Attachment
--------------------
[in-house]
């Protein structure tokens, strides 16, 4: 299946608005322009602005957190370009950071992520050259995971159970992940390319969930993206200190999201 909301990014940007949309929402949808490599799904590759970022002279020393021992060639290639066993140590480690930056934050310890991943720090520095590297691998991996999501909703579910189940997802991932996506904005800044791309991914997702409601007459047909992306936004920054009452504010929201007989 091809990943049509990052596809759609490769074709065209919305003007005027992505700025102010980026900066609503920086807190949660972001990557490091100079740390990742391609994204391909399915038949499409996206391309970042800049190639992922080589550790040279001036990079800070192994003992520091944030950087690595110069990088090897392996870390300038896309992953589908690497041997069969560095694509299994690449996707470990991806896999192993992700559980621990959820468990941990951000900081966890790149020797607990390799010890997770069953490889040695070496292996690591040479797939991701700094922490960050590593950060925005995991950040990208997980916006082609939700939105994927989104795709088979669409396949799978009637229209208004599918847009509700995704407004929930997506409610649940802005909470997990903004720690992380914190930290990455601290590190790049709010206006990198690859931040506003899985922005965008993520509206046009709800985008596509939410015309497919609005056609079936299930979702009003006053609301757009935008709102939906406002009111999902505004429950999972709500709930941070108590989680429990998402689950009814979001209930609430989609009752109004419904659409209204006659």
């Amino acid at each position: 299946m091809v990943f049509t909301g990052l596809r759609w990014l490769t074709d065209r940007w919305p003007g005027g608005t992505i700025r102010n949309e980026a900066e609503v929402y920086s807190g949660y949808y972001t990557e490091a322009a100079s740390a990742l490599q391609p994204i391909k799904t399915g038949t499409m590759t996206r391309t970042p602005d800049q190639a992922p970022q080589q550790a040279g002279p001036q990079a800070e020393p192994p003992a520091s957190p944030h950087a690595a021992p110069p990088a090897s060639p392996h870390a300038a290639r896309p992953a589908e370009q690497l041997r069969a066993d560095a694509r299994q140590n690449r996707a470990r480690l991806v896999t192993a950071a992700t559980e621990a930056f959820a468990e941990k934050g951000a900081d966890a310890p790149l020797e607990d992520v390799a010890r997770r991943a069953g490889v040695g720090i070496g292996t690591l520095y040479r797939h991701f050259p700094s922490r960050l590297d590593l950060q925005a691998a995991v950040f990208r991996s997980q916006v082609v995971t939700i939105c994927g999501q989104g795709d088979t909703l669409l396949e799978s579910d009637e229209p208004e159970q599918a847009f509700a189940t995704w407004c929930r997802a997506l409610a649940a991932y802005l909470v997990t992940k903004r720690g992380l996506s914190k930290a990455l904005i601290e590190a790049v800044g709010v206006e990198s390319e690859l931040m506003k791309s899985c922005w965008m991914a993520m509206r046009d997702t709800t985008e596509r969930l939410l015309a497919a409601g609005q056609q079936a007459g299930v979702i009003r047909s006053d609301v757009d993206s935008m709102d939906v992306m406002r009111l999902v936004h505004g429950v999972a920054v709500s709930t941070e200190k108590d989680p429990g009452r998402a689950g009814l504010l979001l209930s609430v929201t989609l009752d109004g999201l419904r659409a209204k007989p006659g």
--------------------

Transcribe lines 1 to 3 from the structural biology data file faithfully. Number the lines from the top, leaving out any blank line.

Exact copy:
[in-house]
């Protein structure tokens, strides 16, 4: 299946608005322009602005957190370009950071992520050259995971159970992940390319969930993206200190999201 909301990014940007949309929402949808490599799904590759970022002279020393021992060639290639066993140590480690930056934050310890991943720090520095590297691998991996999501909703579910189940997802991932996506904005800044791309991914997702409601007459047909992306936004920054009452504010929201007989 091809990943049509990052596809759609490769074709065209919305003007005027992505700025102010980026900066609503920086807190949660972001990557490091100079740390990742391609994204391909399915038949499409996206391309970042800049190639992922080589550790040279001036990079800070192994003992520091944030950087690595110069990088090897392996870390300038896309992953589908690497041997069969560095694509299994690449996707470990991806896999192993992700559980621990959820468990941990951000900081966890790149020797607990390799010890997770069953490889040695070496292996690591040479797939991701700094922490960050590593950060925005995991950040990208997980916006082609939700939105994927989104795709088979669409396949799978009637229209208004599918847009509700995704407004929930997506409610649940802005909470997990903004720690992380914190930290990455601290590190790049709010206006990198690859931040506003899985922005965008993520509206046009709800985008596509939410015309497919609005056609079936299930979702009003006053609301757009935008709102939906406002009111999902505004429950999972709500709930941070108590989680429990998402689950009814979001209930609430989609009752109004419904659409209204006659």
């Amino acid at each position: 299946m091809v990943f049509t909301g990052l596809r759609w990014l490769t074709d065209r940007w919305p003007g005027g608005t992505i700025r102010n949309e980026a900066e609503v929402y920086s807190g949660y949808y972001t990557e490091a322009a100079s740390a990742l490599q391609p994204i391909k799904t399915g038949t499409m590759t996206r391309t970042p602005d800049q190639a992922p970022q080589q550790a040279g002279p001036q990079a800070e020393p192994p003992a520091s957190p944030h950087a690595a021992p110069p990088a090897s060639p392996h870390a300038a290639r896309p992953a589908e370009q690497l041997r069969a066993d560095a694509r299994q140590n690449r996707a470990r480690l991806v896999t192993a950071a992700t559980e621990a930056f959820a468990e941990k934050g951000a900081d966890a310890p790149l020797e607990d992520v390799a010890r997770r991943a069953g490889v040695g720090i070496g292996t690591l520095y040479r797939h991701f050259p700094s922490r960050l590297d590593l950060q925005a691998a995991v950040f990208r991996s997980q916006v082609v995971t939700i939105c994927g999501q989104g795709d088979t909703l669409l396949e799978s579910d009637e229209p208004e159970q599918a847009f509700a189940t995704w407004c929930r997802a997506l409610a649940a991932y802005l909470v997990t992940k903004r720690g992380l996506s914190k930290a990455l904005i601290e590190a790049v800044g709010v206006e990198s390319e690859l931040m506003k791309s899985c922005w965008m991914a993520m509206r046009d997702t709800t985008e596509r969930l939410l015309a497919a409601g609005q056609q079936a007459g299930v979702i009003r047909s006053d609301v757009d993206s935008m709102d939906v992306m406002r009111l999902v936004h505004g429950v999972a920054v709500s709930t941070e200190k108590d989680p429990g009452r998402a689950g009814l504010l979001l209930s609430v929201t989609l009752d109004g999201l419904r659409a209204k007989p006659g």